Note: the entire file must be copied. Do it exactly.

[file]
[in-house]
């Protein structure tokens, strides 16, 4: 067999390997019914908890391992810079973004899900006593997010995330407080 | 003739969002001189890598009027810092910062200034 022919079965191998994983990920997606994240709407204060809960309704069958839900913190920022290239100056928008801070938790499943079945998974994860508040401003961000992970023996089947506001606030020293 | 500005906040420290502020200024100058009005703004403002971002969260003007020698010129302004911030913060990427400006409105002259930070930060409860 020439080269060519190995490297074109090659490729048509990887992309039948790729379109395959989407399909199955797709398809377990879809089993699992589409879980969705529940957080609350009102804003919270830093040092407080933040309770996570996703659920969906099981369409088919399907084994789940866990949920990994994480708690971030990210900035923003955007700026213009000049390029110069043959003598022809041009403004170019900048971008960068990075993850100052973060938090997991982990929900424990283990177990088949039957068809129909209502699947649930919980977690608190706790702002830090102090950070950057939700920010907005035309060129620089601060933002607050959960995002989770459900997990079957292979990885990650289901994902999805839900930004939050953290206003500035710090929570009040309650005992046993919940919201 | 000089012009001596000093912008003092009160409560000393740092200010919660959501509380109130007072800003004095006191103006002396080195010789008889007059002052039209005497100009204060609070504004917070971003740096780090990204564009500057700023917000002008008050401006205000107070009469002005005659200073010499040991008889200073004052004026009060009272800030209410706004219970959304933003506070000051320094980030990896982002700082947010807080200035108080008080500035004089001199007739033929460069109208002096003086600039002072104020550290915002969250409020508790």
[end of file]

[in-house]
């Protein structure tokens, strides 16, 4: 067999390997019914908890391992810079973004899900006593997010995330407080 | 003739969002001189890598009027810092910062200034 022919079965191998994983990920997606994240709407204060809960309704069958839900913190920022290239100056928008801070938790499943079945998974994860508040401003961000992970023996089947506001606030020293 | 500005906040420290502020200024100058009005703004403002971002969260003007020698010129302004911030913060990427400006409105002259930070930060409860 020439080269060519190995490297074109090659490729048509990887992309039948790729379109395959989407399909199955797709398809377990879809089993699992589409879980969705529940957080609350009102804003919270830093040092407080933040309770996570996703659920969906099981369409088919399907084994789940866990949920990994994480708690971030990210900035923003955007700026213009000049390029110069043959003598022809041009403004170019900048971008960068990075993850100052973060938090997991982990929900424990283990177990088949039957068809129909209502699947649930919980977690608190706790702002830090102090950070950057939700920010907005035309060129620089601060933002607050959960995002989770459900997990079957292979990885990650289901994902999805839900930004939050953290206003500035710090929570009040309650005992046993919940919201 | 000089012009001596000093912008003092009160409560000393740092200010919660959501509380109130007072800003004095006191103006002396080195010789008889007059002052039209005497100009204060609070504004917070971003740096780090990204564009500057700023917000002008008050401006205000107070009469002005005659200073010499040991008889200073004052004026009060009272800030209410706004219970959304933003506070000051320094980030990896982002700082947010807080200035108080008080500035004089001199007739033929460069109208002096003086600039002072104020550290915002969250409020508790």